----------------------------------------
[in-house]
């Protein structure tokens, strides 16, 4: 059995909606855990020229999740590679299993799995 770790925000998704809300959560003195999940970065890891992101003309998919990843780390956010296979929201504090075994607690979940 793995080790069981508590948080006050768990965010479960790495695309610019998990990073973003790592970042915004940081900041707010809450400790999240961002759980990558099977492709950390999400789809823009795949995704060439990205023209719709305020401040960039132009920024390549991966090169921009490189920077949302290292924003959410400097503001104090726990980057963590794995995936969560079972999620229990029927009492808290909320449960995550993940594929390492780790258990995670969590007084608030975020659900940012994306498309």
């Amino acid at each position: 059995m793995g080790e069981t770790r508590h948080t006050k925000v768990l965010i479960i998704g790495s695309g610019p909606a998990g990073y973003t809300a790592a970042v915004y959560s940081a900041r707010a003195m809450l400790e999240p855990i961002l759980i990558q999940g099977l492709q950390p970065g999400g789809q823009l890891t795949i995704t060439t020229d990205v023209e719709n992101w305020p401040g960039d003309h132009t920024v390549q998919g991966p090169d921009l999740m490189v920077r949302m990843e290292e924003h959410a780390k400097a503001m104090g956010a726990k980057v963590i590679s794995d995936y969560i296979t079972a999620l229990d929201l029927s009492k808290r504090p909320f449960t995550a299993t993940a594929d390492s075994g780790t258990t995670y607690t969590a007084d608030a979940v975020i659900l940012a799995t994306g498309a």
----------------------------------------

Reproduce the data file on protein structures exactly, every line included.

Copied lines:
[in-house]
């Protein structure tokens, strides 16, 4: 059995909606855990020229999740590679299993799995 770790925000998704809300959560003195999940970065890891992101003309998919990843780390956010296979929201504090075994607690979940 793995080790069981508590948080006050768990965010479960790495695309610019998990990073973003790592970042915004940081900041707010809450400790999240961002759980990558099977492709950390999400789809823009795949995704060439990205023209719709305020401040960039132009920024390549991966090169921009490189920077949302290292924003959410400097503001104090726990980057963590794995995936969560079972999620229990029927009492808290909320449960995550993940594929390492780790258990995670969590007084608030975020659900940012994306498309």
């Amino acid at each position: 059995m793995g080790e069981t770790r508590h948080t006050k925000v768990l965010i479960i998704g790495s695309g610019p909606a998990g990073y973003t809300a790592a970042v915004y959560s940081a900041r707010a003195m809450l400790e999240p855990i961002l759980i990558q999940g099977l492709q950390p970065g999400g789809q823009l890891t795949i995704t060439t020229d990205v023209e719709n992101w305020p401040g960039d003309h132009t920024v390549q998919g991966p090169d921009l999740m490189v920077r949302m990843e290292e924003h959410a780390k400097a503001m104090g956010a726990k980057v963590i590679s794995d995936y969560i296979t079972a999620l229990d929201l029927s009492k808290r504090p909320f449960t995550a299993t993940a594929d390492s075994g780790t258990t995670y607690t969590a007084d608030a979940v975020i659900l940012a799995t994306g498309a």